Only 16 percent of American high school seniors are proficient in mathematics and interested in a STEM (Science, Technology, Engineering, and Mathematics) career.

Less than half of young women who pursue a college major in a STEM field choose to work in a related career. The United States is falling behind internationally among industrialized nations, ranking 25th in mathematics and 17th in science. In today’s competitive global economy, this situation puts our nation’s youth at a severe disadvantage when it comes to future employment and quality of life.

By 2018, there will be 1.2 million US job openings in STEM fields, with a significant shortage of qualified applicants to fill them. Providing quality access to STEM education and careers to all children – especially girls, low-income youth, and students of color – is an economic and social justice imperative for the United States.

America’s STEM Education Problem

Why is there such a shortage of qualified women in the U.S. pursuing STEM careers?

Women and girls continue to be significantly underrepresented in STEM education and careers. However, research shows that it is not a lack of interest, but a lack of knowledge that is to blame and further suggests that mentoring and training would help to increase interest and pursuits in STEM careers.

According to a study done in 2012 by the Girl Scout Research Institute, “Generation STEM:  What Girls Say about Science, Technology, Engineering, and Math,” 74% of teen girls have expressed interest in the STEM field.  The study goes on to say perceived gender barriers have a role in girls’ reluctance to pursue STEM as well.  “Girls interested in STEM like to understand how things work, solve problems, do hands-on activities, and ask questions (GSRI).”

A Few Statistics

The BIG question:  Why do so few teen girls prepare for STEAM careers?

The SHORT answer:  Girls have fewer supports, less STEAM exposure, and little encouragement when it comes to pursuing STEAM careers.

A few statistics by the U.S. Department of Commerce, Economics and Statistics Administration:

  • U.S. companies voice concern with filling STEM positions due to lack of skilled workers
  • Women earn significantly more in STEM than non-STEM professions
  • STEM jobs have a smaller wage disparity between men and women
  • Since 2000, the growth in STEM jobs was three times faster than non-STEM jobs

The American Association of University Women: “Why So Few” report:

  • Men exceed women in “nearly every science and engineering field
  • Women earn only 20 percent of bachelor’s degrees in physics, engineering and computer science

National Center for Women & Information Technology:

  • Diversity in a group increases the ability to effectively solve complex problems, and groups with women increase the overall collective intelligence and creativity
  • Companies with a high number of women on management teams have a 34% higher return on investment than those with few/no women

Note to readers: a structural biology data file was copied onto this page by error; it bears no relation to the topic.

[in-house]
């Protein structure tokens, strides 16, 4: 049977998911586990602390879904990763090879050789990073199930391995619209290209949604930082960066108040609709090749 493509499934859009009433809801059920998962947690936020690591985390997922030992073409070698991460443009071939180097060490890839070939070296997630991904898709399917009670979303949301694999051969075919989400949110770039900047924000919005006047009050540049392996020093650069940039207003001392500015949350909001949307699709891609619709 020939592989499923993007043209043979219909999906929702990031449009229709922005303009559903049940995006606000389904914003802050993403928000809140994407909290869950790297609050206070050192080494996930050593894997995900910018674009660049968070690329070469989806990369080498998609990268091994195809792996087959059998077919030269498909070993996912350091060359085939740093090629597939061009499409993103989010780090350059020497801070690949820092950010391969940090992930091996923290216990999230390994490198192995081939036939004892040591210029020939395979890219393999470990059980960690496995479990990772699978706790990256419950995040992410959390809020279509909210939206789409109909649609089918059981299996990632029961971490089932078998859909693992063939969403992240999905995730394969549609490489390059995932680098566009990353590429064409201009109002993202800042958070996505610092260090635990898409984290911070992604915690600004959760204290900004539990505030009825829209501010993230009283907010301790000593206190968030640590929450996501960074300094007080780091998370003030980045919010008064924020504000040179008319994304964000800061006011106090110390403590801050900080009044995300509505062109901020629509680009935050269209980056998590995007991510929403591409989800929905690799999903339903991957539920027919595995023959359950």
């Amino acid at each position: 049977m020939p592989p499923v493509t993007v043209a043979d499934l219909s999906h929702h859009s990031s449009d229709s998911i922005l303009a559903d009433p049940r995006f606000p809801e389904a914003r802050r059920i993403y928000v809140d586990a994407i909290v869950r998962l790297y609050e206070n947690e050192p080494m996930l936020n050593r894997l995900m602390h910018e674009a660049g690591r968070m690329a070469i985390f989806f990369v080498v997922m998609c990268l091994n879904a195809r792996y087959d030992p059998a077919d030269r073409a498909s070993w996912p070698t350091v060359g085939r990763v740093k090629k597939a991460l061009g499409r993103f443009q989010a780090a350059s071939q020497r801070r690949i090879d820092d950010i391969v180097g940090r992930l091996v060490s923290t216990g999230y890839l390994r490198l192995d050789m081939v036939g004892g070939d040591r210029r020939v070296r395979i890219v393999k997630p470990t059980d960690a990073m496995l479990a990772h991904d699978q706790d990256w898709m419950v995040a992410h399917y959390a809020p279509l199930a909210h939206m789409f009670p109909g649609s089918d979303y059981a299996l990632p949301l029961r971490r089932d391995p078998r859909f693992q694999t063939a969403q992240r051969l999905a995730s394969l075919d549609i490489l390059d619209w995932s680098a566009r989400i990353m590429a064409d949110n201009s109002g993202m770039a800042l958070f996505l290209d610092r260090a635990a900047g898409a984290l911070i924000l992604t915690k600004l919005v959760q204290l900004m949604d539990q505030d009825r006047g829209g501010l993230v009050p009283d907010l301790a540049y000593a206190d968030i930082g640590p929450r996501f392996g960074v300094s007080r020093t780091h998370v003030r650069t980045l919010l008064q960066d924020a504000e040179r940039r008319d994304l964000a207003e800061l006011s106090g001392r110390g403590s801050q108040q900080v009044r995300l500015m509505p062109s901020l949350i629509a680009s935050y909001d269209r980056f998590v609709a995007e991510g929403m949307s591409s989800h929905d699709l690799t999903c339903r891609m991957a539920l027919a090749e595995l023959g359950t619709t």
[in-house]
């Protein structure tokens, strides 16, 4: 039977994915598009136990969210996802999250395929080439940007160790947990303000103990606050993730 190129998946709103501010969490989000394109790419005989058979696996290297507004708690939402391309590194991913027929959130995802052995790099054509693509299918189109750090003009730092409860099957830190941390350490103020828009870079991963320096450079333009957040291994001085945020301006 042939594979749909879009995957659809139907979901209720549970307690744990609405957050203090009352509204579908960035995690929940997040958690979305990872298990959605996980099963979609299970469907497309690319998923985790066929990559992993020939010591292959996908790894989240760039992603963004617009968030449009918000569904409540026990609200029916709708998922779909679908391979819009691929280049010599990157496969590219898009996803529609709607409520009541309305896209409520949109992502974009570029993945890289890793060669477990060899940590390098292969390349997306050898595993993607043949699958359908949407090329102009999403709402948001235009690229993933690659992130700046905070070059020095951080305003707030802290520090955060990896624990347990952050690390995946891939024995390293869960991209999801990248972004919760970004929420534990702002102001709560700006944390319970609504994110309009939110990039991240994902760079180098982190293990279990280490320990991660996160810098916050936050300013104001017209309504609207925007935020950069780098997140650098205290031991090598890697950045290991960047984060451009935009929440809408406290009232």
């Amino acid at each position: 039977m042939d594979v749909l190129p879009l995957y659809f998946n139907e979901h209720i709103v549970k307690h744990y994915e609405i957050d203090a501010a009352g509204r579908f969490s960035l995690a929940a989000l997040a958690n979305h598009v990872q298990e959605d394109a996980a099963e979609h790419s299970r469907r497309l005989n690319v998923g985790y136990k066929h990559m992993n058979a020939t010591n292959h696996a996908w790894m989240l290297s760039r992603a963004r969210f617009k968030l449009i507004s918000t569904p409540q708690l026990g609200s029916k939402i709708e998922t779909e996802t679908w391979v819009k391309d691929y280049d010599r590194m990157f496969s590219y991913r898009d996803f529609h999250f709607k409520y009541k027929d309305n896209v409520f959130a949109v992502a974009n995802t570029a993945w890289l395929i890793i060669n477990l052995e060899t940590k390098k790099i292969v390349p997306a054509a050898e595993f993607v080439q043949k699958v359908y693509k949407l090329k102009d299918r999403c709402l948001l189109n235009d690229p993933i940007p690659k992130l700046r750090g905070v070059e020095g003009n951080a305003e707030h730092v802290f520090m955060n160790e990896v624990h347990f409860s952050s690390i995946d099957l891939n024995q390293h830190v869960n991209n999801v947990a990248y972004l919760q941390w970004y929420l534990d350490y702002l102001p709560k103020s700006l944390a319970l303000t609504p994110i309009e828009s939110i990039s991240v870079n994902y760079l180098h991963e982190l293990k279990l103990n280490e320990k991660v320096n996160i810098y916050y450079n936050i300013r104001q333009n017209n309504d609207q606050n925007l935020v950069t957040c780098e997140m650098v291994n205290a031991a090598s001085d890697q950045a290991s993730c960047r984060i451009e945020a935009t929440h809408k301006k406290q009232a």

U.S. Bureau of Labor & Statistics:

  • Jobs in STEM fields will grow by 17% by 2020; IT is expected to add 1.4 million U.S. job openings by 2018
  • Women in the STEM workforce is essential to avoiding an employee shortage in the future

Why is STEM Education a National Priority?

“60 percent of U.S. employers are having difficulties finding qualified workers to fill vacancies at their
companies.”

- Council on Foreign Relations

“In the current overall employment market, the unemployed outnumber job postings 3.6 to one. In the STEM occupations, job postings outnumbered unemployed people by 1.9 to one.”

“At all levels of educational attainment, STEM job holders earn 11 percent higher wages compared with their same-degree counterparts in other jobs.”

“STEM workers drive our nation’s innovation and competitiveness by generating new ideas, new companies and new industries. However, U.S. businesses frequently voice concerns over the supply and availability of STEM workers. Over the past 10 years, growth in STEM jobs was three times as fast as growth in non-STEM jobs.”

- STEM: Good Jobs Now and for the Future, U.S. Department of Economics and Statistics

“The top 10 bachelor-degree majors with the highest median earnings are all in STEM fields.”

“The average annual wage for all STEM occupations was $77,880 in May 2009, significantly above the U.S.
average of $43,460 for non-STEM occupations.”

“STEM occupations will grow 1.7 times faster than non-STEM occupations over the period from 2008 – 2018”

- Office of Science and Technology and Policy

“STEM employment is expected to grow 17% between 2008 and 2018, far faster than the 10% growth
projected for overall employment”

- Change the Equation

“In 2010, the unemployment rate for STEM workers was 5.3 percent; for all other occupations, it was 10
percent.”

- National Governors Association Center for Best Practices

“47 percent of Bachelor’s degrees in STEM occupations earn more than PhDs in non-STEM occupations.”

- Georgetown Center for Education and the Workforce